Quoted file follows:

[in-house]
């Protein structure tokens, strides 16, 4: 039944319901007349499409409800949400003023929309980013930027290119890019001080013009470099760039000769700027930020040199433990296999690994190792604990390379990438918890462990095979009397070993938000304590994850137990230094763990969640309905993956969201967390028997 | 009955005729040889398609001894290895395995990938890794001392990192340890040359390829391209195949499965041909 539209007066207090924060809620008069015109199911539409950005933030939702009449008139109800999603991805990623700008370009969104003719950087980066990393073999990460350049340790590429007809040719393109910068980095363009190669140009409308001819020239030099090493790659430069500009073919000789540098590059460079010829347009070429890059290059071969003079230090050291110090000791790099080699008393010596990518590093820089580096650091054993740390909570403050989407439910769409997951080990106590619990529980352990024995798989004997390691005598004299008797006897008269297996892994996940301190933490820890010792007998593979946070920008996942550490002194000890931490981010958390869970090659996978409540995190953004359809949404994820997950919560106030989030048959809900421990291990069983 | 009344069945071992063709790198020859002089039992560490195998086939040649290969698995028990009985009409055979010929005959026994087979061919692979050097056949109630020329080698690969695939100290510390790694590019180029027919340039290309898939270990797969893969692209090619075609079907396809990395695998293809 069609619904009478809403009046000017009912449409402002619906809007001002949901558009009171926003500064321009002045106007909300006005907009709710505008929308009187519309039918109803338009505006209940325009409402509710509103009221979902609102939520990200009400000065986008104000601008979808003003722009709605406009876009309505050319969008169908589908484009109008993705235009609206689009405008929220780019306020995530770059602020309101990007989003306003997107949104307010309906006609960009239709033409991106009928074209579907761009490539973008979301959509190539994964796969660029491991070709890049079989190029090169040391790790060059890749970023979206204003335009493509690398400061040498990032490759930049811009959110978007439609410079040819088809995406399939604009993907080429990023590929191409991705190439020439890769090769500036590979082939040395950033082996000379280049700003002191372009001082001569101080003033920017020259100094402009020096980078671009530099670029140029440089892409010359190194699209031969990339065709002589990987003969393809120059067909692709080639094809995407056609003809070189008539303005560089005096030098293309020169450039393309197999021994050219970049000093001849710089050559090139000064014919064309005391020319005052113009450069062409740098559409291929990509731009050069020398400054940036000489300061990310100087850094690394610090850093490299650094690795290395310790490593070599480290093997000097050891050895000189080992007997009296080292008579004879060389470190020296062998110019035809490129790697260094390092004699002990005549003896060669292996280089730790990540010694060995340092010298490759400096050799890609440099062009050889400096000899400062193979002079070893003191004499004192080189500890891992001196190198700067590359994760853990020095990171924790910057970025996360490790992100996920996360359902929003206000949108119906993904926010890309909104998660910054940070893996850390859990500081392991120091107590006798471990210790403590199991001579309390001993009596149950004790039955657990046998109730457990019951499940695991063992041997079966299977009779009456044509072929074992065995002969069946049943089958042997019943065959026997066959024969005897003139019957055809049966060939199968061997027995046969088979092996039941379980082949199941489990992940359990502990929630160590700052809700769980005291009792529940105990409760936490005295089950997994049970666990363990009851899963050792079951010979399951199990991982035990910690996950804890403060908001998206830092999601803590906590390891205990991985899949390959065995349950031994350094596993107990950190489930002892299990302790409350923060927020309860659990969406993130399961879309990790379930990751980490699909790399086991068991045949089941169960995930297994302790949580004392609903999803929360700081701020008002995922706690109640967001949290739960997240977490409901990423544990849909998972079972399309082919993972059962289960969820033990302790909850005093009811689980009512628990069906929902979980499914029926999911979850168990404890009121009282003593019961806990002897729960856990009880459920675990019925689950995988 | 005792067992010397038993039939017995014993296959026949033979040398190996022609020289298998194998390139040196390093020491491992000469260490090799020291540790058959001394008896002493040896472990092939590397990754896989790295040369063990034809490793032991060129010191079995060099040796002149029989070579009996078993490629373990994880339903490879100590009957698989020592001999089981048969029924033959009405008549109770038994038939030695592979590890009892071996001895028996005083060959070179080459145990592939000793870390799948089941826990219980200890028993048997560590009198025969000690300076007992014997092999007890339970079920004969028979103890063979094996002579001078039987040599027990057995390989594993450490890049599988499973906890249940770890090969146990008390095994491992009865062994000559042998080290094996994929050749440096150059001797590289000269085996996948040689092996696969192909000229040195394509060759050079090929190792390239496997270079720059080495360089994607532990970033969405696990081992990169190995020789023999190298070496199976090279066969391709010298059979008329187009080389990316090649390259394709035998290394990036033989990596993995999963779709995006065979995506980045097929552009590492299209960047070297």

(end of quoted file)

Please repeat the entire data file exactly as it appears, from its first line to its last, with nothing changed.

[in-house]
């Protein structure tokens, strides 16, 4: 039944319901007349499409409800949400003023929309980013930027290119890019001080013009470099760039000769700027930020040199433990296999690994190792604990390379990438918890462990095979009397070993938000304590994850137990230094763990969640309905993956969201967390028997 | 009955005729040889398609001894290895395995990938890794001392990192340890040359390829391209195949499965041909 539209007066207090924060809620008069015109199911539409950005933030939702009449008139109800999603991805990623700008370009969104003719950087980066990393073999990460350049340790590429007809040719393109910068980095363009190669140009409308001819020239030099090493790659430069500009073919000789540098590059460079010829347009070429890059290059071969003079230090050291110090000791790099080699008393010596990518590093820089580096650091054993740390909570403050989407439910769409997951080990106590619990529980352990024995798989004997390691005598004299008797006897008269297996892994996940301190933490820890010792007998593979946070920008996942550490002194000890931490981010958390869970090659996978409540995190953004359809949404994820997950919560106030989030048959809900421990291990069983 | 009344069945071992063709790198020859002089039992560490195998086939040649290969698995028990009985009409055979010929005959026994087979061919692979050097056949109630020329080698690969695939100290510390790694590019180029027919340039290309898939270990797969893969692209090619075609079907396809990395695998293809 069609619904009478809403009046000017009912449409402002619906809007001002949901558009009171926003500064321009002045106007909300006005907009709710505008929308009187519309039918109803338009505006209940325009409402509710509103009221979902609102939520990200009400000065986008104000601008979808003003722009709605406009876009309505050319969008169908589908484009109008993705235009609206689009405008929220780019306020995530770059602020309101990007989003306003997107949104307010309906006609960009239709033409991106009928074209579907761009490539973008979301959509190539994964796969660029491991070709890049079989190029090169040391790790060059890749970023979206204003335009493509690398400061040498990032490759930049811009959110978007439609410079040819088809995406399939604009993907080429990023590929191409991705190439020439890769090769500036590979082939040395950033082996000379280049700003002191372009001082001569101080003033920017020259100094402009020096980078671009530099670029140029440089892409010359190194699209031969990339065709002589990987003969393809120059067909692709080639094809995407056609003809070189008539303005560089005096030098293309020169450039393309197999021994050219970049000093001849710089050559090139000064014919064309005391020319005052113009450069062409740098559409291929990509731009050069020398400054940036000489300061990310100087850094690394610090850093490299650094690795290395310790490593070599480290093997000097050891050895000189080992007997009296080292008579004879060389470190020296062998110019035809490129790697260094390092004699002990005549003896060669292996280089730790990540010694060995340092010298490759400096050799890609440099062009050889400096000899400062193979002079070893003191004499004192080189500890891992001196190198700067590359994760853990020095990171924790910057970025996360490790992100996920996360359902929003206000949108119906993904926010890309909104998660910054940070893996850390859990500081392991120091107590006798471990210790403590199991001579309390001993009596149950004790039955657990046998109730457990019951499940695991063992041997079966299977009779009456044509072929074992065995002969069946049943089958042997019943065959026997066959024969005897003139019957055809049966060939199968061997027995046969088979092996039941379980082949199941489990992940359990502990929630160590700052809700769980005291009792529940105990409760936490005295089950997994049970666990363990009851899963050792079951010979399951199990991982035990910690996950804890403060908001998206830092999601803590906590390891205990991985899949390959065995349950031994350094596993107990950190489930002892299990302790409350923060927020309860659990969406993130399961879309990790379930990751980490699909790399086991068991045949089941169960995930297994302790949580004392609903999803929360700081701020008002995922706690109640967001949290739960997240977490409901990423544990849909998972079972399309082919993972059962289960969820033990302790909850005093009811689980009512628990069906929902979980499914029926999911979850168990404890009121009282003593019961806990002897729960856990009880459920675990019925689950995988 | 005792067992010397038993039939017995014993296959026949033979040398190996022609020289298998194998390139040196390093020491491992000469260490090799020291540790058959001394008896002493040896472990092939590397990754896989790295040369063990034809490793032991060129010191079995060099040796002149029989070579009996078993490629373990994880339903490879100590009957698989020592001999089981048969029924033959009405008549109770038994038939030695592979590890009892071996001895028996005083060959070179080459145990592939000793870390799948089941826990219980200890028993048997560590009198025969000690300076007992014997092999007890339970079920004969028979103890063979094996002579001078039987040599027990057995390989594993450490890049599988499973906890249940770890090969146990008390095994491992009865062994000559042998080290094996994929050749440096150059001797590289000269085996996948040689092996696969192909000229040195394509060759050079090929190792390239496997270079720059080495360089994607532990970033969405696990081992990169190995020789023999190298070496199976090279066969391709010298059979008329187009080389990316090649390259394709035998290394990036033989990596993995999963779709995006065979995506980045097929552009590492299209960047070297």